Worldwalker Steve Newman, other past honorees due in for Homecoming
Oct. 20, 2004
By Mary Alice Casey
Steve Newman has walked around the world. Yes, walked. He's also trekked the entire lengths of Japan, Taiwan and South Korea. His current endeavor, which he's completing in stages, has him following an ancient 1,200-mile footpath on Japan's Shikoku Island.
Still, despite all of his exotic destinations, Newman always is delighted to return to Athens. It's a journey he makes (via Jeep Cherokee) at least two or three times a year. In fact, he's headed here for Homecoming this weekend.
Newman, BSJ '77, and about 85 other past winners of Ohio University Alumni Association awards will be in town for the weekend's festivities. They'll attend Friday evening's awards gala at Templeton-Blackburn Alumni Memorial Auditorium, view the parade from the lawn of Konneker Alumni Center and watch as the Bobcats take on Bowling Green at Peden Stadium.
Twenty-one years after embarking on his world-famous walk around the globe, Newman - who earned the alumni association's Medal of Merit in 1988 - remains in demand among audiences curious about his four-year walk of more than 15,000 miles. Known as "The Worldwalker," he has spoken to thousands of groups, mostly in schools and corporations, to share tales of his encounters with Saharan sandstorms, 10-foot worms and, above all, the wonderful people he met along his walk through 21 countries on five continents.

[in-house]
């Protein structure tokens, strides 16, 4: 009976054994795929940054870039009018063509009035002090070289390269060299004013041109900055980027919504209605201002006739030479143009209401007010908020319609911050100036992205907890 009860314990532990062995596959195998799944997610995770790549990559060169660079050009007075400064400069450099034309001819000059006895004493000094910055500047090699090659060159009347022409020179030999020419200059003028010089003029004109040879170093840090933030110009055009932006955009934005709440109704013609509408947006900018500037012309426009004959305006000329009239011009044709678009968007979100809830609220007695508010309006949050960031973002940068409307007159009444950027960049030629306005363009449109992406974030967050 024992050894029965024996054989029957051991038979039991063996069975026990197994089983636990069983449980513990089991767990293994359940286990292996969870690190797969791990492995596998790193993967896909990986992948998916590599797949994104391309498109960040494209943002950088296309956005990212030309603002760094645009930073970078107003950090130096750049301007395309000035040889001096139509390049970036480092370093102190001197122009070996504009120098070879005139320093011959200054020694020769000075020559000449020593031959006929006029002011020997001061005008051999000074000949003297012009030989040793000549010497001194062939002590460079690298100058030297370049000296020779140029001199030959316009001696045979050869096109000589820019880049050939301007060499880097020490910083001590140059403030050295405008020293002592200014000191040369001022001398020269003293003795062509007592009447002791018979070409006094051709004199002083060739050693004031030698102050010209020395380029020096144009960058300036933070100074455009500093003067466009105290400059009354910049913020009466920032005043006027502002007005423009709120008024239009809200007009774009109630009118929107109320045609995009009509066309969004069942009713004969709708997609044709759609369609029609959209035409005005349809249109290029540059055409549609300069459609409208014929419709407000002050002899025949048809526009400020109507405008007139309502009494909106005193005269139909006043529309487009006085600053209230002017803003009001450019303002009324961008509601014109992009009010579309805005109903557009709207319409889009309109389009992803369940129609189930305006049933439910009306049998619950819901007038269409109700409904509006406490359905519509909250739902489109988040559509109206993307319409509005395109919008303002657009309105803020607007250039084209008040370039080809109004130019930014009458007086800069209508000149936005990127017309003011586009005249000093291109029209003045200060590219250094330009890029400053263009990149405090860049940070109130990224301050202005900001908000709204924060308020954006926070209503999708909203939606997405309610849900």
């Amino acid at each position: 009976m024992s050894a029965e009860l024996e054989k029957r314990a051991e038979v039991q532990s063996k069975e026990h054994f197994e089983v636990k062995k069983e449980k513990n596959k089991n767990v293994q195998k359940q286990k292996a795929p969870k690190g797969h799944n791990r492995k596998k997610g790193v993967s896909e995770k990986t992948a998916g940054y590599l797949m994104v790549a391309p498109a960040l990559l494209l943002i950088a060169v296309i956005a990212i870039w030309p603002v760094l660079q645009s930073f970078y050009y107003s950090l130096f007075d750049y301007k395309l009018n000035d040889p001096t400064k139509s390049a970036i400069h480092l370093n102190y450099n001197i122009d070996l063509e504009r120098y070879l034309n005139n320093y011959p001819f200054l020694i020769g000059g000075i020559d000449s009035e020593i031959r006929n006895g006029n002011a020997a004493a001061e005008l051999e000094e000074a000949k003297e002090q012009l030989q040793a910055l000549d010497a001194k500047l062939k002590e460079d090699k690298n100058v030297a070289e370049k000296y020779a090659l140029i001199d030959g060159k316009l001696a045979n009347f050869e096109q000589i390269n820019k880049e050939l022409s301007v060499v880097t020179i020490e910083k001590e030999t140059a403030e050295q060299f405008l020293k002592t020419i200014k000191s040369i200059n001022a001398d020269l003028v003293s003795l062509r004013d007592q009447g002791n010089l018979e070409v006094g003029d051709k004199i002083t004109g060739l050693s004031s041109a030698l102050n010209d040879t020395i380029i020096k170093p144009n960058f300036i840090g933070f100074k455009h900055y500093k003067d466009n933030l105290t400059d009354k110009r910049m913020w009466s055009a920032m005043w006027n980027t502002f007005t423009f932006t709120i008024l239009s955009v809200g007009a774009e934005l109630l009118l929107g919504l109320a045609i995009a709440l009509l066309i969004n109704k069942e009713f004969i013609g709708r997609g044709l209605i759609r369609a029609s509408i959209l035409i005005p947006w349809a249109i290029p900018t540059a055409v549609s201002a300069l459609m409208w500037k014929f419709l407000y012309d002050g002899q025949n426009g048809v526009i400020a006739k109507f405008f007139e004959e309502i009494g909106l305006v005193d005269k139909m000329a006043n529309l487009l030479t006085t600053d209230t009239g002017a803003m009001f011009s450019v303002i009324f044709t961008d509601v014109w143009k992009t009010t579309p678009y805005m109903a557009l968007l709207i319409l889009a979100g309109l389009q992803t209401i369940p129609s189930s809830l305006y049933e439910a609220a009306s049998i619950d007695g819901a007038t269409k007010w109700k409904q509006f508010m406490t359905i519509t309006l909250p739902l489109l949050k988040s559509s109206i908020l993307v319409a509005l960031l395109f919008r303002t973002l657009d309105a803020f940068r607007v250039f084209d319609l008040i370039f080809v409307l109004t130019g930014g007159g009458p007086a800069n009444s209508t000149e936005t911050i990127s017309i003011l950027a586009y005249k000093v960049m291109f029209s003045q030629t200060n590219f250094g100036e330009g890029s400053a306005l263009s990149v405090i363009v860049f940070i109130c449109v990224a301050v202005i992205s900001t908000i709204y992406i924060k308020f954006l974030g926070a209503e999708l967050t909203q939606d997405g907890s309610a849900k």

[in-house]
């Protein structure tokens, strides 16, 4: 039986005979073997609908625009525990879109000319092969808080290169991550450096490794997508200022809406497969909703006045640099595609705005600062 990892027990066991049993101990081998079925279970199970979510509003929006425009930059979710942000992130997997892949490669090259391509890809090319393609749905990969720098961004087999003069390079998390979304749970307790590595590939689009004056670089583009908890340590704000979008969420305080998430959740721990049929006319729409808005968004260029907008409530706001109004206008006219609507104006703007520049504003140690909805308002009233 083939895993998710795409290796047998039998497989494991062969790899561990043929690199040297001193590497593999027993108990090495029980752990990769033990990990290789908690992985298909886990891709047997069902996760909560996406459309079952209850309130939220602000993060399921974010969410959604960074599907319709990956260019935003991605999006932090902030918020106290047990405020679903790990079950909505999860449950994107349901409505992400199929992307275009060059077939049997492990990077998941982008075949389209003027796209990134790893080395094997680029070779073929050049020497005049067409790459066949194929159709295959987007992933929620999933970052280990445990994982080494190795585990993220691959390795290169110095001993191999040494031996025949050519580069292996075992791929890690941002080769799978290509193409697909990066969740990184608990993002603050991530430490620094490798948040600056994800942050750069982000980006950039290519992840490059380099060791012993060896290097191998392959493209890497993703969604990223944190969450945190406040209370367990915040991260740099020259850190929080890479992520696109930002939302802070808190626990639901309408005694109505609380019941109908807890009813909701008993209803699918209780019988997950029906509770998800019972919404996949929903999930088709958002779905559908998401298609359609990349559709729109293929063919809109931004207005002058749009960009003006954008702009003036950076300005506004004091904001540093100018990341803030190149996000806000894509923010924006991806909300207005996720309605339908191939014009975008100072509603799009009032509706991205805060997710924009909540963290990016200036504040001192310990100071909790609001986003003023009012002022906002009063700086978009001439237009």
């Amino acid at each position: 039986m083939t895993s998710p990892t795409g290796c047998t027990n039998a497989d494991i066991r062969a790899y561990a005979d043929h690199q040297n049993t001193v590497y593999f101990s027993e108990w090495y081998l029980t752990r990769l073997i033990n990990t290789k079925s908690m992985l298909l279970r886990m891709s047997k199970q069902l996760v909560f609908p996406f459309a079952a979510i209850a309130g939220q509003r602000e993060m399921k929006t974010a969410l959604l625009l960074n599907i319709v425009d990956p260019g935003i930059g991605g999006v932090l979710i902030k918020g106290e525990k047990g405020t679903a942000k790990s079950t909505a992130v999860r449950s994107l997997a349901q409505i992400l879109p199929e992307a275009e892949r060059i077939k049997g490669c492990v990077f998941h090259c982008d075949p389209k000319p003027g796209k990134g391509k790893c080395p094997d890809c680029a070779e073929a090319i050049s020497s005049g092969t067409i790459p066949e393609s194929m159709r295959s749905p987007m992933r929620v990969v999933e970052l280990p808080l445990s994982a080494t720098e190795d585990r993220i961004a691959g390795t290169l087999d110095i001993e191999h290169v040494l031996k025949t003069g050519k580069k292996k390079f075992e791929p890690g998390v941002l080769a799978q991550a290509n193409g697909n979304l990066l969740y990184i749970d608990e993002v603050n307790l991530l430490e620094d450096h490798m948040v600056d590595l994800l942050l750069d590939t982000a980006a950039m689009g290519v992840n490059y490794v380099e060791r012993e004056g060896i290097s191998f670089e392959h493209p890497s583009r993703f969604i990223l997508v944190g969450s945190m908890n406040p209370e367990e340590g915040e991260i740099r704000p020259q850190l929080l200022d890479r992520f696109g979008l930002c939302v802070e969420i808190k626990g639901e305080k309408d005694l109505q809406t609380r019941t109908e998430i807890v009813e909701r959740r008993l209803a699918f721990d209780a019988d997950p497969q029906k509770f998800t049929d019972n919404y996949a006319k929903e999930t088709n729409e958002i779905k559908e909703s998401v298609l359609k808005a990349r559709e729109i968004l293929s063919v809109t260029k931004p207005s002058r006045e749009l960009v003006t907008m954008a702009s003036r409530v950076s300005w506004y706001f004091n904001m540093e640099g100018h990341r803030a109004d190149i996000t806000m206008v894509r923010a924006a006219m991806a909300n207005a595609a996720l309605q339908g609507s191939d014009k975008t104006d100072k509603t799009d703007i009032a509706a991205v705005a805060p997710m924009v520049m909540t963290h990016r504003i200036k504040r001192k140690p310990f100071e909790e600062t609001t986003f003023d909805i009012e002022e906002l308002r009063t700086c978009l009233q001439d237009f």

He estimates that journey, which made him the first person ever documented to have walked solo around the world, required 41 million steps. They were steps he took to learn about the world and to see if was still a place where love and compassion prevail.
"I wanted to find some of the magic I knew as a kid," explains Newman, who today lives on 25 peaceful, hilltop acres overlooking the Ohio River near Ripley, Ohio. "Every step was a challenge because it was new and it was strange."
Between talks and other obligations, Newman travels to Japan about twice a year for two- or three-week stints to resume what is known as the Henro pilgrimage of Shikoku Island. Since 600 A.D., Buddhist monks in search of enlightenment have traveled the path that connects 88 temples. Newman has made it to 39 temples so far.
"I do it because of the allure of adventure," says Newman. "And it's a chance to gain something new to share."
The Bethel, Ohio, native would like the opportunity to tell of another trek that so far has eluded his long list of accomplishments. The one walk he'd like to take more than any other is a 2,500-mile journey along the Great Wall of China. An extensive proposal has been created to allow him to do just that.
In 1957, Robert Carl Cohen became the first American permitted to film in China after the Communist takeover of 1949. After decades of trying, he has received permission from the Chinese government to film the wall's entire length.
Newman, now 50, has been tapped to lead the expedition, which would involve a television series, celebrity walkers such as musicians and athletes who could help bring the culture of China to the world, a friendship concert and more. Despite several near deals, Cohen, Newman and executive producer Brian Doubleday so far have been unable to land a sponsor willing to provide the $6 million the expedition and related projects would cost.
"From what we understand, there has never been an expedition that has explored the entire wall from one end to the other," Newman says. "I like to think it's going to happen."
For now, though, the author of three books ("Letters from Steven," "Worldwalk" and "Guardians of Yellowstone," which he co-authored with Dan Sholly) is content with the two- to three-mile walks he takes each day with his wife, Darci, and their lucky black lab, Gabriel.
Mary Alice Casey is the editor of Ohio Today.